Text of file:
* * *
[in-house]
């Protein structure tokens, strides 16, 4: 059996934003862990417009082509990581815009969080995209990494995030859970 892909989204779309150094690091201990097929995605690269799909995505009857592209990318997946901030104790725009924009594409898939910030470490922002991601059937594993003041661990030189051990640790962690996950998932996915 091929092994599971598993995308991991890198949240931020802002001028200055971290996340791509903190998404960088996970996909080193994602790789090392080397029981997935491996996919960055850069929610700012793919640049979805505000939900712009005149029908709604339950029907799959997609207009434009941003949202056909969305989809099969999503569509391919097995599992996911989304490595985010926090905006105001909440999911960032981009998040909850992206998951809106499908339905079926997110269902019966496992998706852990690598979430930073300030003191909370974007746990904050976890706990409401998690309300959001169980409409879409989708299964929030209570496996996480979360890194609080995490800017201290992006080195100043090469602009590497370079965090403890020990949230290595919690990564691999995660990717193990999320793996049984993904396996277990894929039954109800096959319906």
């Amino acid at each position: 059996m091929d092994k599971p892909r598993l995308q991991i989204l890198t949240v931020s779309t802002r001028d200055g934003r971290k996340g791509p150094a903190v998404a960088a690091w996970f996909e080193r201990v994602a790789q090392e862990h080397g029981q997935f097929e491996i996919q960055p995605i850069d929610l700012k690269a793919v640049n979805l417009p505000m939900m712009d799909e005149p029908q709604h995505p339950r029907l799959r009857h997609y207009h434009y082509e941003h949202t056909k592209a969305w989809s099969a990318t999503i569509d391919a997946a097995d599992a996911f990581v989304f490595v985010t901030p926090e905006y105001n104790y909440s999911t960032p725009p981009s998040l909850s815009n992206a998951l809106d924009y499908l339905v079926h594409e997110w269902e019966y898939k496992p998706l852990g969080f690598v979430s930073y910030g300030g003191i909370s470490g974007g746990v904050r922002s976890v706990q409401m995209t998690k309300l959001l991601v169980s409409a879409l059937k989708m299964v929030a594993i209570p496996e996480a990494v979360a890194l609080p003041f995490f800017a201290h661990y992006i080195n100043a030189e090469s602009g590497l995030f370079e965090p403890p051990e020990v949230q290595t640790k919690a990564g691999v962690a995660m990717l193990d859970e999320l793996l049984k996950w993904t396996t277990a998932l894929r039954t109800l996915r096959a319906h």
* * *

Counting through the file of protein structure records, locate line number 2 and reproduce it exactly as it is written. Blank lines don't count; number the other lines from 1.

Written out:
């Protein structure tokens, strides 16, 4: 059996934003862990417009082509990581815009969080995209990494995030859970 892909989204779309150094690091201990097929995605690269799909995505009857592209990318997946901030104790725009924009594409898939910030470490922002991601059937594993003041661990030189051990640790962690996950998932996915 091929092994599971598993995308991991890198949240931020802002001028200055971290996340791509903190998404960088996970996909080193994602790789090392080397029981997935491996996919960055850069929610700012793919640049979805505000939900712009005149029908709604339950029907799959997609207009434009941003949202056909969305989809099969999503569509391919097995599992996911989304490595985010926090905006105001909440999911960032981009998040909850992206998951809106499908339905079926997110269902019966496992998706852990690598979430930073300030003191909370974007746990904050976890706990409401998690309300959001169980409409879409989708299964929030209570496996996480979360890194609080995490800017201290992006080195100043090469602009590497370079965090403890020990949230290595919690990564691999995660990717193990999320793996049984993904396996277990894929039954109800096959319906």